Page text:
2 packages on CRAN
A general purpose toolbox for personality, psychometric theory and experimental psychology. Functions are primarily for multivariate analysis and scale construction using factor analysis, principal component analysis, cluster analysis and reliability analysis, although others provide basic descriptive statistics. Item Response Theory is done using factor analysis of tetrachoric and polychoric correlations. Functions for analyzing data at multiple levels include within and between group statistics, including correlations and factor analysis. Functions for simulating and testing particular item and test structures are included. Several functions serve as a useful front end for structural equation modeling. Graphical displays of path diagrams, factor analysis and structural equation models are created using basic graphics. Some of the functions are written to support a book on psychometric theory as well as publications in personality research. For more information, see the <https://personality-project.org/r> web page.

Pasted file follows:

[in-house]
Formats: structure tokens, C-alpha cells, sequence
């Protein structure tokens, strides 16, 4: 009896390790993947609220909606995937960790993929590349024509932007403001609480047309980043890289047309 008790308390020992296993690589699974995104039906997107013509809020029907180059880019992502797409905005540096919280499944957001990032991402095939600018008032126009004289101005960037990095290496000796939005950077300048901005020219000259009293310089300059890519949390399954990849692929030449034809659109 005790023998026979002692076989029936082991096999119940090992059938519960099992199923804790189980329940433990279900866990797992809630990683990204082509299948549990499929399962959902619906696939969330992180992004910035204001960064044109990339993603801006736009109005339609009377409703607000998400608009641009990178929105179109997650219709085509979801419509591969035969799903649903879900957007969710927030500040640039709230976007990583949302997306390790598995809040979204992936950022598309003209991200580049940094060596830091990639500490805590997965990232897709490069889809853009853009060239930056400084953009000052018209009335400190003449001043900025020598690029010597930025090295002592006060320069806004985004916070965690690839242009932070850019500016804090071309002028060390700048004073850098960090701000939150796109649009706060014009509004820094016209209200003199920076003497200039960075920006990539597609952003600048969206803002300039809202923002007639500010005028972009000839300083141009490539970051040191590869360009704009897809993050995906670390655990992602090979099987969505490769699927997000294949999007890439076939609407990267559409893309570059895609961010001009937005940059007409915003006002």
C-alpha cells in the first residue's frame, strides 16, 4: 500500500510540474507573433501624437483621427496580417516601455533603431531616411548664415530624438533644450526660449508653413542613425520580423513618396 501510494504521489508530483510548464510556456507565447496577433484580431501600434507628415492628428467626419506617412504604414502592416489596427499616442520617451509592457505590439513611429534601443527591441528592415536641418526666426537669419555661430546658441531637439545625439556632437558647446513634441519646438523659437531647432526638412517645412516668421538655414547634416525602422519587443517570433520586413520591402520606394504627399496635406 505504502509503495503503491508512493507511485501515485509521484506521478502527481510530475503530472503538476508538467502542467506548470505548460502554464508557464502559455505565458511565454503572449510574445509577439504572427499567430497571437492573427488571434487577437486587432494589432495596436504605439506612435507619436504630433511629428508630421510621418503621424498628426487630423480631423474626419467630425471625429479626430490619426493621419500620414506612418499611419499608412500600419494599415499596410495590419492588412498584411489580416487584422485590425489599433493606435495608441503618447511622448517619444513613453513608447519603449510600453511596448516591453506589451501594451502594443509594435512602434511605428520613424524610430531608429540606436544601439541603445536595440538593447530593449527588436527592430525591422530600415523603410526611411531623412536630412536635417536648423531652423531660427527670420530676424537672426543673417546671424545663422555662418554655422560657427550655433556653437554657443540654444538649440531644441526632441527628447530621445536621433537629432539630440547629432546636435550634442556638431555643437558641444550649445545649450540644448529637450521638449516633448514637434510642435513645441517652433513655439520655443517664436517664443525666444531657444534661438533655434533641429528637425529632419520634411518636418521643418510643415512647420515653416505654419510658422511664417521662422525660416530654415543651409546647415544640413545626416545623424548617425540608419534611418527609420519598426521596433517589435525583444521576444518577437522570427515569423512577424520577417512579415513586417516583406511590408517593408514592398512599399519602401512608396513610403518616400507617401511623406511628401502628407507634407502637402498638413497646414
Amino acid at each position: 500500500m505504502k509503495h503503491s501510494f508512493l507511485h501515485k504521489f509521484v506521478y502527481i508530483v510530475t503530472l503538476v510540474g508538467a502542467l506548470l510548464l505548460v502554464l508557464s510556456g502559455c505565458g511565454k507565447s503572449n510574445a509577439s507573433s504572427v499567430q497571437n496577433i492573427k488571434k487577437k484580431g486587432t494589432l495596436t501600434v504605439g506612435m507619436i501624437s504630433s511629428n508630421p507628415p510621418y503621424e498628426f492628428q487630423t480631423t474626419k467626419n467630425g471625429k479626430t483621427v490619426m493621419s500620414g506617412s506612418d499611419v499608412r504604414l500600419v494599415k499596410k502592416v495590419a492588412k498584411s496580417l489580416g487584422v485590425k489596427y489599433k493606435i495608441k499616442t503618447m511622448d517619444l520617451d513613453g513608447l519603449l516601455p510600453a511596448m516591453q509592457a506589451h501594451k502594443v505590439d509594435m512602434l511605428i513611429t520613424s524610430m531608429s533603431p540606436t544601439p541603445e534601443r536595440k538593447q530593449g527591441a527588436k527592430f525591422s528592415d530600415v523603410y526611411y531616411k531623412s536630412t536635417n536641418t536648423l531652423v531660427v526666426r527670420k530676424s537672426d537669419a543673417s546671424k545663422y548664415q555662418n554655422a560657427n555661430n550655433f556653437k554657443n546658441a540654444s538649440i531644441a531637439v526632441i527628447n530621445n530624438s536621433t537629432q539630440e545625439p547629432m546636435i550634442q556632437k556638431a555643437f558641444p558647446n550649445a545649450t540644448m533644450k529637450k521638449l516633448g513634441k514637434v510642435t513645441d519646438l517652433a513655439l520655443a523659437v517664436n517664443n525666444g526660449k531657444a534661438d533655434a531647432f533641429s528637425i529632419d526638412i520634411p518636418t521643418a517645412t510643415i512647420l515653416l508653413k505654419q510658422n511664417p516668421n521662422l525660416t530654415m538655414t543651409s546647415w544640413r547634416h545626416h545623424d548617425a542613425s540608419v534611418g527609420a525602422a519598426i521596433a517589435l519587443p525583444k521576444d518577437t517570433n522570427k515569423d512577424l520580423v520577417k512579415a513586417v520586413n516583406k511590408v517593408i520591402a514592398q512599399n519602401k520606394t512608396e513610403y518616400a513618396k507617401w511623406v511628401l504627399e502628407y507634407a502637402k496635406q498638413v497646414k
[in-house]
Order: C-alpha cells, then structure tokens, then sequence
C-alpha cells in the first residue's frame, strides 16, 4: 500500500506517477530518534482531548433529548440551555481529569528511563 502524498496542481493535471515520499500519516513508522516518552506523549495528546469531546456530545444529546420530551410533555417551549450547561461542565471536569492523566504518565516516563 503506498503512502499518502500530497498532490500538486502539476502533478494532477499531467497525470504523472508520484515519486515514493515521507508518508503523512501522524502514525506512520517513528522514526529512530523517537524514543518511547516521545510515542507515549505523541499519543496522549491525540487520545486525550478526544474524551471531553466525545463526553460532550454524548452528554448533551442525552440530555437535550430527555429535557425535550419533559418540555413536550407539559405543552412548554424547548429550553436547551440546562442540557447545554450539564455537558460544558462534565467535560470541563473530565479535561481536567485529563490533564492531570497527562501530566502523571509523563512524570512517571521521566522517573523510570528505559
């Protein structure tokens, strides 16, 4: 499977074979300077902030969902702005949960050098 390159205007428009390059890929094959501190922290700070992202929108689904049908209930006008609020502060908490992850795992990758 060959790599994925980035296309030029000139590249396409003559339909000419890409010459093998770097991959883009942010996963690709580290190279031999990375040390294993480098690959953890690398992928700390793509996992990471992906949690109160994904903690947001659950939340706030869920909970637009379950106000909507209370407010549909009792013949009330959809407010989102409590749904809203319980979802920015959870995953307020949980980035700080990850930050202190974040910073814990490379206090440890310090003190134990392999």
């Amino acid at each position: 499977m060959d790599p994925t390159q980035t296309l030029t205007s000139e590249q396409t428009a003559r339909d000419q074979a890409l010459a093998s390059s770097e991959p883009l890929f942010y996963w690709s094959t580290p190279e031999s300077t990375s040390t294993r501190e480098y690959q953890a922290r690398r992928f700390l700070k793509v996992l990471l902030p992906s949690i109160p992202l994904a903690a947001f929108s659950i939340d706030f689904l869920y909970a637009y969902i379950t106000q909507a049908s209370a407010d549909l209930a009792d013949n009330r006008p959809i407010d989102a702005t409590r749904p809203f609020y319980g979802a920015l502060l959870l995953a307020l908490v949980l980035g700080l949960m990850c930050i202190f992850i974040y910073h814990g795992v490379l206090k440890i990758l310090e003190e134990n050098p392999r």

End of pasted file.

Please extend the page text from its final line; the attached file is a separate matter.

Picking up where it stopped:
A collection of miscellaneous basic statistic functions and convenience wrappers for efficiently describing data. The author's intention was to create a toolbox, which facilitates the (notoriously time consuming) first descriptive tasks in data analysis, consisting of calculating descriptive statistics, drawing graphical summaries and reporting the results. The package contains furthermore functions to produce documents using MS Word (or PowerPoint) and functions to import data from Excel. Many of the included functions can be found scattered in other packages and other sources written partly by Titans of R. The reason for collecting them here, was primarily to have them consolidated in ONE instead of dozens of packages (which themselves might depend on other packages which are not needed at all), and to provide a common and consistent interface as far as function and arguments naming, NA handling, recycling rules etc. are concerned. Google style guides were used as naming rules (in absence of convincing alternatives). The 'camel style' was consequently applied to functions borrowed from contributed R packages as well.